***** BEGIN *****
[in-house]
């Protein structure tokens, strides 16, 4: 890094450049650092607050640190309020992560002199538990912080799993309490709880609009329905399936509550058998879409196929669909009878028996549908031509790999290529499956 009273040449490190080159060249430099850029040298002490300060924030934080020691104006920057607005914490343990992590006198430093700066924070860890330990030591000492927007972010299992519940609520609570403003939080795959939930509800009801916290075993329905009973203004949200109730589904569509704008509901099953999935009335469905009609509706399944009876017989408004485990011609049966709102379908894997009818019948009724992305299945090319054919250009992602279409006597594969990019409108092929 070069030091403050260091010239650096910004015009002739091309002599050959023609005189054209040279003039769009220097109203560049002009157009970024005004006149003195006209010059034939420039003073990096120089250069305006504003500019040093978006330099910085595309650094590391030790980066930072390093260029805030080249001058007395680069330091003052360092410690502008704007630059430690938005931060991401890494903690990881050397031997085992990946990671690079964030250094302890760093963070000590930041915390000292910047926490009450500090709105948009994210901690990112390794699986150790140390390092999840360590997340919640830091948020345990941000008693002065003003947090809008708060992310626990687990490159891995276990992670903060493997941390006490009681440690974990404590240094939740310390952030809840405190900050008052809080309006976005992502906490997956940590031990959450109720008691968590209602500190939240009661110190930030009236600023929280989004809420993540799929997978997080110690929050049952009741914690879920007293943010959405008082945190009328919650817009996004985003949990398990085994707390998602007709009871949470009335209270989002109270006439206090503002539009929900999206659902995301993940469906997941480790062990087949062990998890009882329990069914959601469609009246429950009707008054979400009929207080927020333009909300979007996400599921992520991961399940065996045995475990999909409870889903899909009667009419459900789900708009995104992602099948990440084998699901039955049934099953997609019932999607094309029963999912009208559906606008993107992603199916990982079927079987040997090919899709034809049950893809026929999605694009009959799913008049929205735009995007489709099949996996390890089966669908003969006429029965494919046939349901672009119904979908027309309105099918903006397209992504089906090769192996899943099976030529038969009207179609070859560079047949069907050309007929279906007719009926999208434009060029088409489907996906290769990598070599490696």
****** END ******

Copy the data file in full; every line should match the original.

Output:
[in-house]
């Protein structure tokens, strides 16, 4: 890094450049650092607050640190309020992560002199538990912080799993309490709880609009329905399936509550058998879409196929669909009878028996549908031509790999290529499956 009273040449490190080159060249430099850029040298002490300060924030934080020691104006920057607005914490343990992590006198430093700066924070860890330990030591000492927007972010299992519940609520609570403003939080795959939930509800009801916290075993329905009973203004949200109730589904569509704008509901099953999935009335469905009609509706399944009876017989408004485990011609049966709102379908894997009818019948009724992305299945090319054919250009992602279409006597594969990019409108092929 070069030091403050260091010239650096910004015009002739091309002599050959023609005189054209040279003039769009220097109203560049002009157009970024005004006149003195006209010059034939420039003073990096120089250069305006504003500019040093978006330099910085595309650094590391030790980066930072390093260029805030080249001058007395680069330091003052360092410690502008704007630059430690938005931060991401890494903690990881050397031997085992990946990671690079964030250094302890760093963070000590930041915390000292910047926490009450500090709105948009994210901690990112390794699986150790140390390092999840360590997340919640830091948020345990941000008693002065003003947090809008708060992310626990687990490159891995276990992670903060493997941390006490009681440690974990404590240094939740310390952030809840405190900050008052809080309006976005992502906490997956940590031990959450109720008691968590209602500190939240009661110190930030009236600023929280989004809420993540799929997978997080110690929050049952009741914690879920007293943010959405008082945190009328919650817009996004985003949990398990085994707390998602007709009871949470009335209270989002109270006439206090503002539009929900999206659902995301993940469906997941480790062990087949062990998890009882329990069914959601469609009246429950009707008054979400009929207080927020333009909300979007996400599921992520991961399940065996045995475990999909409870889903899909009667009419459900789900708009995104992602099948990440084998699901039955049934099953997609019932999607094309029963999912009208559906606008993107992603199916990982079927079987040997090919899709034809049950893809026929999605694009009959799913008049929205735009995007489709099949996996390890089966669908003969006429029965494919046939349901672009119904979908027309309105099918903006397209992504089906090769192996899943099976030529038969009207179609070859560079047949069907050309007929279906007719009926999208434009060029088409489907996906290769990598070599490696």